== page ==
Whether you’re actively shopping for a new home or just curious about what different neighborhoods have to offer, there’s no better way to start your research than by attending open houses. Open houses are excellent tools that serve many purposes: finding a house you’d like to buy, dipping your toes into the housing market to see what you like, or to understand what your money can get you in the area you are looking to buy.
Open houses are nothing to be scared of, and they can be excellent learning experiences, but if you’ve never gone to an open house before, you might be nervous! We’ll walk you through the process and teach you how to go to an open house like someone who does it every weekend.
Step 1: Know why you’re going in (and be in alignment)
There are many reasons why someone might attend an open house, and it’s important for you to understand why you are going.
Define your open house mission:
- Did you just move to a new area and want to look at what’s available with hopes to buy eventually?
- Are you looking in an area where you don’t currently live to see what types of homes are in that market?
- Are you a current homeowner who wants to see what’s trendy on the sales market?
- Are you looking for your forever home (or your “for now” home)?
- Maybe you’re just looking at homes that are similar to yours to get new design inspiration.
All of these are totally acceptable reasons to attend an open house, but you’ll want to make sure you’re clear in your own mind around what you’re hoping to get out of your open house experience — and that friends, partners, or family members attending with you are aware of your intentions and on the same page with you.
Step 2: Talk to an agent first if you’re interested in buying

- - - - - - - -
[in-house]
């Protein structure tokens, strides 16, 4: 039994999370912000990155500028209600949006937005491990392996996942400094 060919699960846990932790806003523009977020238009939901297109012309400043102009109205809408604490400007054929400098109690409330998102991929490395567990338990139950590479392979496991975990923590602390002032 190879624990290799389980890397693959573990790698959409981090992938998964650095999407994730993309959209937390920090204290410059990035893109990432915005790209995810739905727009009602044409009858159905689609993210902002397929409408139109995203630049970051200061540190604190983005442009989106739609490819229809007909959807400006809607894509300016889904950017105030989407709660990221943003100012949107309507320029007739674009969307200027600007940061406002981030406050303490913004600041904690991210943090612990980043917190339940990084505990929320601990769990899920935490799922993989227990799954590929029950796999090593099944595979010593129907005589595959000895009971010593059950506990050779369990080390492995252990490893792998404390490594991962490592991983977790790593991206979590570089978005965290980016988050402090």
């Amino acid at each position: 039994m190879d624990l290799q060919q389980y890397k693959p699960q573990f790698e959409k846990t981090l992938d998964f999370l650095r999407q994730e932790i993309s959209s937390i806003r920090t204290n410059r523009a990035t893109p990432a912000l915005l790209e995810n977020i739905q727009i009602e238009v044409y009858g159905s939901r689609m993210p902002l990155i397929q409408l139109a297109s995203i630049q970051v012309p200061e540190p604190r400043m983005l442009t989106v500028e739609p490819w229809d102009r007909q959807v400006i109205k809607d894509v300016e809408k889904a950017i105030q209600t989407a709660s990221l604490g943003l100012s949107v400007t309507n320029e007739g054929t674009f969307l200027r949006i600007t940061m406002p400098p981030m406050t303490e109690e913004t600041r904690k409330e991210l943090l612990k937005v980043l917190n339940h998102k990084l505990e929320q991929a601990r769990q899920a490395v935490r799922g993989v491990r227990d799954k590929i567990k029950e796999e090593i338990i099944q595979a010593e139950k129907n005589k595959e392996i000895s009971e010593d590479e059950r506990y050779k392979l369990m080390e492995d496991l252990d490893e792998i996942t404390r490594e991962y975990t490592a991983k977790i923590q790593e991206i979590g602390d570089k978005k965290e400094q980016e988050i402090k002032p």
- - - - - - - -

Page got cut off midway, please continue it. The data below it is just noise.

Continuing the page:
If your open house goal isn’t to buy soon, then there is no reason to involve an agent — but otherwise, an agent can give you valuable insight about different homes that you can’t get elsewhere, and also help you access open houses you wouldn’t be able to find on your own.
Agents are people, too, and often, they know each other! Tell your agent what open houses you are planning on attending, and often, they will be able to tell the agent listing the open house to expect you. This will show the seller that you are serious about buying and that you already have an agent representing you.
If you plan in advance, your agent may be able to attend the open house with you. If you see an open house while taking a walk and decide to go spontaneously, it’s unlikely that your agent can drop everything and come — but let them know that you went anyway. Pro Portland, Maine agent Holly Mitchell, who completes 12% more sales than the average agent in her area, says, “If you are already working with an agent, it’s always great to see if your agent can meet you at the open house. If they can’t, always tell them where you’re going — and be specific, because your agent can reach out to the listing agent.”
Mitchell adds that you can always sign the guestbook with your agent’s name instead of your own: “if a buyer wants to attend but they don’t want to have all their information out there to get emails or calls, it’s perfectly appropriate to sign your agent’s name. That way, the seller’s agent can follow up directly with your agent.”